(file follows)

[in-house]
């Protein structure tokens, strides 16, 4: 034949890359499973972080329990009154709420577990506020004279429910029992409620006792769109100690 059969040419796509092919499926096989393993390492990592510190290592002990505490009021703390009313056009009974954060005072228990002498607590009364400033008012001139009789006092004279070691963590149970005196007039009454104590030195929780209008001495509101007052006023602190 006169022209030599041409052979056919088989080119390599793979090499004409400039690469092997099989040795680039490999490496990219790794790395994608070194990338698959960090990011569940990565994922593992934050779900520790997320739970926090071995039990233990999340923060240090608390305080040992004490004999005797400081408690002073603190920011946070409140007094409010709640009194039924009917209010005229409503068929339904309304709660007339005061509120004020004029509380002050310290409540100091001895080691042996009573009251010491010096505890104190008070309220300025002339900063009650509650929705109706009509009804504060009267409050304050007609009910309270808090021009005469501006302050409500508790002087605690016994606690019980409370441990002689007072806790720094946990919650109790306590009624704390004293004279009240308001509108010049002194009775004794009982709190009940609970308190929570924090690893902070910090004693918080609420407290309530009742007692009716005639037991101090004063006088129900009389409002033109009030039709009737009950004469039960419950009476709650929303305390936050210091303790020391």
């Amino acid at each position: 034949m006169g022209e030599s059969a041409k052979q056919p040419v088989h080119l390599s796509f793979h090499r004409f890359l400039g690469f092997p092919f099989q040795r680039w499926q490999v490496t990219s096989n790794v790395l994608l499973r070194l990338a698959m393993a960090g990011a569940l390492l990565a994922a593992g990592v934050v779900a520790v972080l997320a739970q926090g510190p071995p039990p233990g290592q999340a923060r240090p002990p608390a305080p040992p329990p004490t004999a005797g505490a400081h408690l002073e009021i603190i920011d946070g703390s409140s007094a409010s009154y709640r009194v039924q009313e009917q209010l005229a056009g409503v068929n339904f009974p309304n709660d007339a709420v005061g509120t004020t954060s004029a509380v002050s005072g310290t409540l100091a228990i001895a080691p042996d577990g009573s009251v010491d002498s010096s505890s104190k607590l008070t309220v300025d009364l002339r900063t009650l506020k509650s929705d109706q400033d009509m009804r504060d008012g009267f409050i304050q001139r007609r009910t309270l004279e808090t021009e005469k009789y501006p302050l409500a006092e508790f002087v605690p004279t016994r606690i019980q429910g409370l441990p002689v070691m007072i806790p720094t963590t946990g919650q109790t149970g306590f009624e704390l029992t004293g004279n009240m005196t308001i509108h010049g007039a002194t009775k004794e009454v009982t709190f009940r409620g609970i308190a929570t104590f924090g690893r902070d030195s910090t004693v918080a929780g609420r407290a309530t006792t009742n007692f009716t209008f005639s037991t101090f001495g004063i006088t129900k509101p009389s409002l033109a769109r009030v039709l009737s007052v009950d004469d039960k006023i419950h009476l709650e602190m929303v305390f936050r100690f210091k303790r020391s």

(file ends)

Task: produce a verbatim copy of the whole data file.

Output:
[in-house]
């Protein structure tokens, strides 16, 4: 034949890359499973972080329990009154709420577990506020004279429910029992409620006792769109100690 059969040419796509092919499926096989393993390492990592510190290592002990505490009021703390009313056009009974954060005072228990002498607590009364400033008012001139009789006092004279070691963590149970005196007039009454104590030195929780209008001495509101007052006023602190 006169022209030599041409052979056919088989080119390599793979090499004409400039690469092997099989040795680039490999490496990219790794790395994608070194990338698959960090990011569940990565994922593992934050779900520790997320739970926090071995039990233990999340923060240090608390305080040992004490004999005797400081408690002073603190920011946070409140007094409010709640009194039924009917209010005229409503068929339904309304709660007339005061509120004020004029509380002050310290409540100091001895080691042996009573009251010491010096505890104190008070309220300025002339900063009650509650929705109706009509009804504060009267409050304050007609009910309270808090021009005469501006302050409500508790002087605690016994606690019980409370441990002689007072806790720094946990919650109790306590009624704390004293004279009240308001509108010049002194009775004794009982709190009940609970308190929570924090690893902070910090004693918080609420407290309530009742007692009716005639037991101090004063006088129900009389409002033109009030039709009737009950004469039960419950009476709650929303305390936050210091303790020391």
């Amino acid at each position: 034949m006169g022209e030599s059969a041409k052979q056919p040419v088989h080119l390599s796509f793979h090499r004409f890359l400039g690469f092997p092919f099989q040795r680039w499926q490999v490496t990219s096989n790794v790395l994608l499973r070194l990338a698959m393993a960090g990011a569940l390492l990565a994922a593992g990592v934050v779900a520790v972080l997320a739970q926090g510190p071995p039990p233990g290592q999340a923060r240090p002990p608390a305080p040992p329990p004490t004999a005797g505490a400081h408690l002073e009021i603190i920011d946070g703390s409140s007094a409010s009154y709640r009194v039924q009313e009917q209010l005229a056009g409503v068929n339904f009974p309304n709660d007339a709420v005061g509120t004020t954060s004029a509380v002050s005072g310290t409540l100091a228990i001895a080691p042996d577990g009573s009251v010491d002498s010096s505890s104190k607590l008070t309220v300025d009364l002339r900063t009650l506020k509650s929705d109706q400033d009509m009804r504060d008012g009267f409050i304050q001139r007609r009910t309270l004279e808090t021009e005469k009789y501006p302050l409500a006092e508790f002087v605690p004279t016994r606690i019980q429910g409370l441990p002689v070691m007072i806790p720094t963590t946990g919650q109790t149970g306590f009624e704390l029992t004293g004279n009240m005196t308001i509108h010049g007039a002194t009775k004794e009454v009982t709190f009940r409620g609970i308190a929570t104590f924090g690893r902070d030195s910090t004693v918080a929780g609420r407290a309530t006792t009742n007692f009716t209008f005639s037991t101090f001495g004063i006088t129900k509101p009389s409002l033109a769109r009030v039709l009737s007052v009950d004469d039960k006023i419950h009476l709650e602190m929303v305390f936050r100690f210091k303790r020391s």